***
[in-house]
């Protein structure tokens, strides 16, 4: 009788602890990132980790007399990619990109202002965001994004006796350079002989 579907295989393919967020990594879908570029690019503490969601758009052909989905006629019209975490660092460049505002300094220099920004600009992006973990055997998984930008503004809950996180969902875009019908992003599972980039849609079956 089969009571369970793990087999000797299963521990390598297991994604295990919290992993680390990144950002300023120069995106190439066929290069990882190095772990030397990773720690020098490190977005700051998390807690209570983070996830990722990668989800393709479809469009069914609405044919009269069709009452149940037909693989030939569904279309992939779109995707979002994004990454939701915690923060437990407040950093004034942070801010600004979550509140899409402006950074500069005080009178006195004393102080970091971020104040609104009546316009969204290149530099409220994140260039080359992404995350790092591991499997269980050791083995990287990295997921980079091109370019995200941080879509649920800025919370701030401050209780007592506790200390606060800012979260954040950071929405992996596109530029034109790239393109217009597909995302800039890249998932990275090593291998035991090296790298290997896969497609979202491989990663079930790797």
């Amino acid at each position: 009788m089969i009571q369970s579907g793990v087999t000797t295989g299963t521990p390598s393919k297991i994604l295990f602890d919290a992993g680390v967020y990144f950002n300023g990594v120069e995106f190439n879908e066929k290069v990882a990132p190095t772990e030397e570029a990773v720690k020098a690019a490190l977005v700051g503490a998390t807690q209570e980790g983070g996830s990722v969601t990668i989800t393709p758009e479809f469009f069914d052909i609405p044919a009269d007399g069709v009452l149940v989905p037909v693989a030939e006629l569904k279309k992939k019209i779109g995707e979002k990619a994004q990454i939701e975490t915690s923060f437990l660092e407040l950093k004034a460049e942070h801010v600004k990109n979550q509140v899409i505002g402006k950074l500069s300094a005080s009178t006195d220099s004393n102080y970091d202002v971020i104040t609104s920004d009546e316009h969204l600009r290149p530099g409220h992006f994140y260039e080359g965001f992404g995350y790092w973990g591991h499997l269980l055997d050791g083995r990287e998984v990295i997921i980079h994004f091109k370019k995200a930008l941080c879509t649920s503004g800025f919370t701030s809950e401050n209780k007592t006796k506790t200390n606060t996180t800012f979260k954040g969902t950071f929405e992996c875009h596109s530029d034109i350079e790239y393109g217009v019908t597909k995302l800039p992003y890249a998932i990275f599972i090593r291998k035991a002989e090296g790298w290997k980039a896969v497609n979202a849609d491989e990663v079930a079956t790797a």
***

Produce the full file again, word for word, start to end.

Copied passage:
[in-house]
């Protein structure tokens, strides 16, 4: 009788602890990132980790007399990619990109202002965001994004006796350079002989 579907295989393919967020990594879908570029690019503490969601758009052909989905006629019209975490660092460049505002300094220099920004600009992006973990055997998984930008503004809950996180969902875009019908992003599972980039849609079956 089969009571369970793990087999000797299963521990390598297991994604295990919290992993680390990144950002300023120069995106190439066929290069990882190095772990030397990773720690020098490190977005700051998390807690209570983070996830990722990668989800393709479809469009069914609405044919009269069709009452149940037909693989030939569904279309992939779109995707979002994004990454939701915690923060437990407040950093004034942070801010600004979550509140899409402006950074500069005080009178006195004393102080970091971020104040609104009546316009969204290149530099409220994140260039080359992404995350790092591991499997269980050791083995990287990295997921980079091109370019995200941080879509649920800025919370701030401050209780007592506790200390606060800012979260954040950071929405992996596109530029034109790239393109217009597909995302800039890249998932990275090593291998035991090296790298290997896969497609979202491989990663079930790797």
């Amino acid at each position: 009788m089969i009571q369970s579907g793990v087999t000797t295989g299963t521990p390598s393919k297991i994604l295990f602890d919290a992993g680390v967020y990144f950002n300023g990594v120069e995106f190439n879908e066929k290069v990882a990132p190095t772990e030397e570029a990773v720690k020098a690019a490190l977005v700051g503490a998390t807690q209570e980790g983070g996830s990722v969601t990668i989800t393709p758009e479809f469009f069914d052909i609405p044919a009269d007399g069709v009452l149940v989905p037909v693989a030939e006629l569904k279309k992939k019209i779109g995707e979002k990619a994004q990454i939701e975490t915690s923060f437990l660092e407040l950093k004034a460049e942070h801010v600004k990109n979550q509140v899409i505002g402006k950074l500069s300094a005080s009178t006195d220099s004393n102080y970091d202002v971020i104040t609104s920004d009546e316009h969204l600009r290149p530099g409220h992006f994140y260039e080359g965001f992404g995350y790092w973990g591991h499997l269980l055997d050791g083995r990287e998984v990295i997921i980079h994004f091109k370019k995200a930008l941080c879509t649920s503004g800025f919370t701030s809950e401050n209780k007592t006796k506790t200390n606060t996180t800012f979260k954040g969902t950071f929405e992996c875009h596109s530029d034109i350079e790239y393109g217009v019908t597909k995302l800039p992003y890249a998932i990275f599972i090593r291998k035991a002989e090296g790298w290997k980039a896969v497609n979202a849609d491989e990663v079930a079956t790797a």